China outbreak fears as 18 ‘high risk’ viruses found in wet markets: ‘Pandemic waiting’

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The Huanan Seafood Market where traders sold live mammals, reptiles and fish was linked to the initial outbreak of coronavirus in 2019. According to British scientist Dr Eddie Holmes, Chinese experts had highlighted the risk of a virus “spilling over” from animals to humans five years before the start of the pandemic. Now experts have sounded the alarm over history repeating itself.

They warn that wildlife species that are traded sold and consumed in China’s wet markets are a “pandemic waiting to happen”.

A new study published on November 12, has identified 71 mammalian viruses, including 18 “high risk” that could be dangerous to humans and other animals.

According to the researchers, the most worrying was the microbes found in civets, a small nocturnal animal.

This species is believed to have carried the SARS coronavirus from bats to humans in China in 2002.

Co-author of the study, Edward Holmes, said: “This study highlights exactly why the wildlife trade and live animal markets are a pandemic accident waiting to happen.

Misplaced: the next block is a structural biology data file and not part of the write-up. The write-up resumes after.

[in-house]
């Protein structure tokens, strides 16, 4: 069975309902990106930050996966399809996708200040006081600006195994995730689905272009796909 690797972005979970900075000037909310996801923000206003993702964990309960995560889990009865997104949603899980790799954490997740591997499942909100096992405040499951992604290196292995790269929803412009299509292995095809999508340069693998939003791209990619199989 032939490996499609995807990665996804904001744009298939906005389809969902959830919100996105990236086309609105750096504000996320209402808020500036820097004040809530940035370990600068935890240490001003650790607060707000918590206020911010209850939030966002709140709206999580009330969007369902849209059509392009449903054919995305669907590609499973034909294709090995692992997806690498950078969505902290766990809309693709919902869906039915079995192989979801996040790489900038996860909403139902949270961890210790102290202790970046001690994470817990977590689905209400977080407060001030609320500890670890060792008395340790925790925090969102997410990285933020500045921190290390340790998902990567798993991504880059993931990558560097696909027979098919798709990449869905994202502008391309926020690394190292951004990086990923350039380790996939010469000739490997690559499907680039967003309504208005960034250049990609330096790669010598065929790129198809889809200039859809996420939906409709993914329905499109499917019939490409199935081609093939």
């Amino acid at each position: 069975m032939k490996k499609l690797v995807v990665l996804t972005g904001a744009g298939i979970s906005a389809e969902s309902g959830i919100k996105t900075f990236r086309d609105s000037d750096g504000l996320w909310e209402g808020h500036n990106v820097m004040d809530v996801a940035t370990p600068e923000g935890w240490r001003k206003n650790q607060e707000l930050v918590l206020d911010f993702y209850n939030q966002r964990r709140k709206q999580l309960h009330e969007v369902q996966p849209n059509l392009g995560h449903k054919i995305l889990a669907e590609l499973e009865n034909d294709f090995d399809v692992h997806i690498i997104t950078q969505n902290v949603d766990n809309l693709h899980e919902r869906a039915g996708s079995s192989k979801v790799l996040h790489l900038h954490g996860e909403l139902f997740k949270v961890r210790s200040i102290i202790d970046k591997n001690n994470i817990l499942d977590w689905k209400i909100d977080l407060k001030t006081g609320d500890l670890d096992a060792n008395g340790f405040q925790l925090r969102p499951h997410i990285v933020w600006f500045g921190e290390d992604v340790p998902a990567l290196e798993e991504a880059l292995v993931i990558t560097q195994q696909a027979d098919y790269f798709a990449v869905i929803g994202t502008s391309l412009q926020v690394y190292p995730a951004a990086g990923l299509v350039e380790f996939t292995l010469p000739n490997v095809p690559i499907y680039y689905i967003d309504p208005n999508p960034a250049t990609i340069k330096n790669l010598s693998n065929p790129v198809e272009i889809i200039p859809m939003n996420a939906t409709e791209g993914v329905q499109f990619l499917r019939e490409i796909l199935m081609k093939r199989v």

“This paper also shows that humans regularly transmit their viruses to other animals. There’s clearly two-way virus traffic.”

Experts have also identified cross-species transmission of animal viruses with the most worrying being the transmission of a bat coronavirus to a civet.

Professor Holmes added: “A further species jump from civets into humans could easily start a major outbreak.

“The animals sold as game in live animal markets carry a wide range of viral pathogens.

“The right virus in the right animal at the right time could easily trigger a global pandemic.”

The origin of COVID-19 remains a mystery.

But recent analysis does suggest that closely-related viruses are much more widely distributed than previously believed.

The report, written by Etienne Simon-Loriere of the Pasteur Institute in Paris and Veasna Duong of the Pasteur Institute International Network in Phnom Penh, was based on two samples obtained from horseshoe bats in Cambodia.

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Their conclusions suggest similar coronaviruses may be endemic in large areas of south-east Asia.

The report, published by Scientific journal Nature last week, highlights horseshoe bats (genus Rhinolophus) as the “main natural reservoir” of SARS-related coronaviruses, also named Sarbecoviruses2.

It states: “Indeed, a high diversity of coronavirus species have been found in Rhinolophus bats collected in several provinces of China.

“To date, the closest relatives to SARS-CoV-2 were identified from horseshoe bats sampled in the Yunnan province, southern China.”

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